Revisiting The Lord of the Rings

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By: Mary Rakas

Words are magic. I discovered this the first time I read The Lord of the Rings, though at the time I hadn’t recognized the revelation. When I stumbled into Middle-earth, I arrived precisely when I meant to. J.R.R. Tolkien’s saga was my introduction to fantasy. The book, the author, and the genre became my favorites that day.

Magic is a prevailing theme. The story is filled with items that create magical effects that have become commonplace. Cloaks render the wearers invisible, crystals make light blaze forth in darkness, words and staffs can open sealed doors and create fire. Rings can even slow the passage of time.

Magic created through the cunning, subtlety, and power of the mind is where Lord of the Rings distances itself from other fantasy. There are many instances where the characters influence others with their minds. This power is strongest in the One Ring. Its true purpose is controlling the wearer’s will. Whether used with good or evil intentions, the Ring ultimately consumes the bearer’s mind, extinguishing memory of light and enveloping the soul in darkness. The mind is such an intimate part of each of us. Tolkien made the quest all the more chilling by showcasing its power.

The Fellowship of the Ring:

Volume one begins as a simple adventure and gradually leads the reader into the true danger of the quest. It exhibits friendship, sacrifice, and temptation. Frodo, a hobbit from the Shire, volunteers to seek the Cracks of Doom in the land of Mordor, ruled by the Dark Lord Sauron, to destroy the One Ring. Despite the darkness and peril he will face, Frodo takes on the task to spare others the anguish. In the Mines of Moria, Gandalf sacrifices himself to save the others from a Balrog, a demon from the ancient world. After his fall, the Fellowship seeks aid from Galadriel, Lady of Lorien, in whom the power of the mind is most apparent. She reads the desires of the Nine Walkers with her thoughts, testing their strength of will.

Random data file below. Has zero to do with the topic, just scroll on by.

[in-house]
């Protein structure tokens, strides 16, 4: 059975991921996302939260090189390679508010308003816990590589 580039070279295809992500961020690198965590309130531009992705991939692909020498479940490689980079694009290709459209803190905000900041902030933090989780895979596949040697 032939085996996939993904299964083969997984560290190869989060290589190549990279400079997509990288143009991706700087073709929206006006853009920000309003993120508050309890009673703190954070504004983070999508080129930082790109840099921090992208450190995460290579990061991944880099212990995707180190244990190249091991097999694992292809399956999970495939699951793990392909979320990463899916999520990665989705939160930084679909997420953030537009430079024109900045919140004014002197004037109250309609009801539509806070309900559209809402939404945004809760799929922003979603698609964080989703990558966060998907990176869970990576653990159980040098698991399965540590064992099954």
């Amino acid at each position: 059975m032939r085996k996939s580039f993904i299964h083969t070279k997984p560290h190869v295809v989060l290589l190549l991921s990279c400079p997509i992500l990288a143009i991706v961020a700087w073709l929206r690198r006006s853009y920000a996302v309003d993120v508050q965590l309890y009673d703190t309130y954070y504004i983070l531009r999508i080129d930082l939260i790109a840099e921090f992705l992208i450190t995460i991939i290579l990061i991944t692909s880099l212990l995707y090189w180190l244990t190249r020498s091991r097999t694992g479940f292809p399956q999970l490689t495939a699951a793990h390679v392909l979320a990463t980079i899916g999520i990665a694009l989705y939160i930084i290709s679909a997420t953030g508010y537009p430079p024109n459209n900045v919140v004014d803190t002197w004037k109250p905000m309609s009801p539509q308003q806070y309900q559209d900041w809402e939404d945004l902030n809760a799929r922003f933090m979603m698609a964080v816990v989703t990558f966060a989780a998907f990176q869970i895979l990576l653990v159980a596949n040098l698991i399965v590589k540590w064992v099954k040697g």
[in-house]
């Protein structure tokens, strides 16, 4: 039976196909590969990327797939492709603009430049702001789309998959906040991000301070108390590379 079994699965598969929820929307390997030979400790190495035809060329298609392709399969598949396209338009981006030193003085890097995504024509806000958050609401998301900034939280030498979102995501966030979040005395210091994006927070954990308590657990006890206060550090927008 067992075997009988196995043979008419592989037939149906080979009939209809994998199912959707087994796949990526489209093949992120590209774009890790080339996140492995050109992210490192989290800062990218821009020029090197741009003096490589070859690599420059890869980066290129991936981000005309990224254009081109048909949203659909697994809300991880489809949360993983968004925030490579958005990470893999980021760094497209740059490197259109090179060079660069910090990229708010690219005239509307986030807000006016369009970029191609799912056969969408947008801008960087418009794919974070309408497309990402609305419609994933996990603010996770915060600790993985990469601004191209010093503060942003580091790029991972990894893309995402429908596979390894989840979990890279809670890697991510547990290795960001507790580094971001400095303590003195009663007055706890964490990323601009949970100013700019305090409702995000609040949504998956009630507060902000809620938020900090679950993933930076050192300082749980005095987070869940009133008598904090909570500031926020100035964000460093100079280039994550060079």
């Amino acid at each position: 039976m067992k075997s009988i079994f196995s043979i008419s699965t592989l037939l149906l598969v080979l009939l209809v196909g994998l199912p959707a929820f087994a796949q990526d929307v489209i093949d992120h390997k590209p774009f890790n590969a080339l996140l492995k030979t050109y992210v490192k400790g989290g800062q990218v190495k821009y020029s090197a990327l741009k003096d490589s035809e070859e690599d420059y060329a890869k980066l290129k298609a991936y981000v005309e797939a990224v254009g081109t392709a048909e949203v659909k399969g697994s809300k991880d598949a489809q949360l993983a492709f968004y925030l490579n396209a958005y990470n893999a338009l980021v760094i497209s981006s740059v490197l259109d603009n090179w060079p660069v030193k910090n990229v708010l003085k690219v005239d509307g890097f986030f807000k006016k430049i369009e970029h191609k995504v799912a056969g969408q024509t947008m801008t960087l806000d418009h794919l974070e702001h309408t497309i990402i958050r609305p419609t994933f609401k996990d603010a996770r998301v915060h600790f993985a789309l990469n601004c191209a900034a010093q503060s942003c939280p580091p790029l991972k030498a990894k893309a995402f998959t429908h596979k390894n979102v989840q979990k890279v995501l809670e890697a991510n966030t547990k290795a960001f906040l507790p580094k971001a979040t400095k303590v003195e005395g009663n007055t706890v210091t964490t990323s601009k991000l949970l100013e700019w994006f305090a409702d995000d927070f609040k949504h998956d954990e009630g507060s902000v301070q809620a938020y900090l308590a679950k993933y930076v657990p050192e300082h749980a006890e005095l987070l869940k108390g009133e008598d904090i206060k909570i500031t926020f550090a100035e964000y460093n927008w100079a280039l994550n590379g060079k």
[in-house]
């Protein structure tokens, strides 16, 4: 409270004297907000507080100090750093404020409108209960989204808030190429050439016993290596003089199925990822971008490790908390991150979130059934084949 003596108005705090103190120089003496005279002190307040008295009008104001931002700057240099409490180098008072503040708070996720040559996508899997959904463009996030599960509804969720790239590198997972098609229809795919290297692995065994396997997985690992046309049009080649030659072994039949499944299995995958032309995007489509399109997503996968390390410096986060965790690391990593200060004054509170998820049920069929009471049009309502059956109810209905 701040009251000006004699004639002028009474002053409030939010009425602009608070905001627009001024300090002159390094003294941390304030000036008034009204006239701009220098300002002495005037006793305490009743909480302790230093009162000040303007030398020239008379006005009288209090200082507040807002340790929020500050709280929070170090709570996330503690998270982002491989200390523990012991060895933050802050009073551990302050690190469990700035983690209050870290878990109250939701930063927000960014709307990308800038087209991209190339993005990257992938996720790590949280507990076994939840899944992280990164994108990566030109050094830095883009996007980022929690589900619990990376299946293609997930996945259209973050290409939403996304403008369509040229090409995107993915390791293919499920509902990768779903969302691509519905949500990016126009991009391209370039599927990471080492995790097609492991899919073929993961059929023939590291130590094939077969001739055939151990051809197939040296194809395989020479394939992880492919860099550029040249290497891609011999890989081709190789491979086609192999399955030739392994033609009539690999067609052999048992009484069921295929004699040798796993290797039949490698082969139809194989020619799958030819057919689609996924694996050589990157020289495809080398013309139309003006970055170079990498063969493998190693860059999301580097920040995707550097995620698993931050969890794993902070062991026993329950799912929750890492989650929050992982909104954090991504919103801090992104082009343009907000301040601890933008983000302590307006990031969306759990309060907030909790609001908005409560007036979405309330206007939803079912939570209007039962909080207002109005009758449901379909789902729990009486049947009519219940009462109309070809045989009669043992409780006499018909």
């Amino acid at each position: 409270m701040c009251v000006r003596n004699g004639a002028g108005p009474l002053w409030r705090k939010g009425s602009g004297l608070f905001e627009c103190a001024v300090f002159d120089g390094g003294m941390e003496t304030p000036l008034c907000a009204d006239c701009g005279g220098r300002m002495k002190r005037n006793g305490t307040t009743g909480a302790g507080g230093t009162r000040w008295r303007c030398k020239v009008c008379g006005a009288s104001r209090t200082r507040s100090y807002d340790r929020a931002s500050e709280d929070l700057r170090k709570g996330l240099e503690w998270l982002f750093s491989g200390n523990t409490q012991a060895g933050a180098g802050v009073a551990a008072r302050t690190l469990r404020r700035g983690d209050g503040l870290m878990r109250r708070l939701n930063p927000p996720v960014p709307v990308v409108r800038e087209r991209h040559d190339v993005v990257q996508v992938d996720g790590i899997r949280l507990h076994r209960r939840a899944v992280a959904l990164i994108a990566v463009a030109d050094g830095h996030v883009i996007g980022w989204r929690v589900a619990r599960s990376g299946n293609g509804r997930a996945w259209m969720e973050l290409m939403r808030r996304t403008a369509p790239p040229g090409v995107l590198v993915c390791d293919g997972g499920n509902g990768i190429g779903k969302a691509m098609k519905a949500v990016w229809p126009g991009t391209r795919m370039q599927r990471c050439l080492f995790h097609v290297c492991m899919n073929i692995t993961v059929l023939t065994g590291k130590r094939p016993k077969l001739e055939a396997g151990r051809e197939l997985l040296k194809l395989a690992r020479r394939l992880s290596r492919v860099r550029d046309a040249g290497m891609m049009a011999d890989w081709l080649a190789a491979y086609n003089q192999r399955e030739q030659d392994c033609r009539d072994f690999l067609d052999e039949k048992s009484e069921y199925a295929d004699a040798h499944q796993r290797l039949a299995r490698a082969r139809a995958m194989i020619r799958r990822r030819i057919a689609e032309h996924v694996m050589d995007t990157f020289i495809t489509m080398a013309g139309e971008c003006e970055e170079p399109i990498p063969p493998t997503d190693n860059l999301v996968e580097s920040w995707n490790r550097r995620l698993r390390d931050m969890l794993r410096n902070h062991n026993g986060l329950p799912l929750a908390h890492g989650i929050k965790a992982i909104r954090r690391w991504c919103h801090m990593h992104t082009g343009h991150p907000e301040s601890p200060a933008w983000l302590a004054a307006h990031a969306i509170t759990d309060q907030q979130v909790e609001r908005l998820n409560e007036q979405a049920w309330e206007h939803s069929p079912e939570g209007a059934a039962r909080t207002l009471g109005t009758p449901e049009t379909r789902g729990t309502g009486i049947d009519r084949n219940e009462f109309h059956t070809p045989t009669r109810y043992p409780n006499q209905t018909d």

The Fellowship is broken when Boromir is tempted by the Ring and tries to take it from Frodo. Frodo and Sam escape and continue to Mordor alone. Boromir is killed by a group of Uruk-hai who then attack the rest of the company and capture Merry and Pippin. Aragon, the Elf Legolas, and the Dwarf Gimli seek to rescue them.

The Two Towers:

Hope unlooked for, the magic of words, and betrayal are manifest here. Aragorn, Legolas, and Gimli find hobbit prints leading into Fangorn Forest. The three hunters don’t find Merry and Pippin, but beyond all hope meet Gandalf, who comes back from death to finish his task. The four travel to Rohan and discover King Theoden under the control of Wormtongue, a servant of the evil wizard Saruman.

Wormtongue is a prime example of the power of words. For years he poisoned Theoden’s mind with deceitful whispers, even to the point of weakening the king physically. Gandalf breaks the spell. He, the three hunters, and also Ents help Rohan utterly defeat the Uruk-hai against all odds. They accompany Theoden to a parley with Saruman, where they meet the two hobbits again. Saruman tries to sway the group with the magic of his voice, but Gandalf breaks his staff and banishes him from the order of wizards.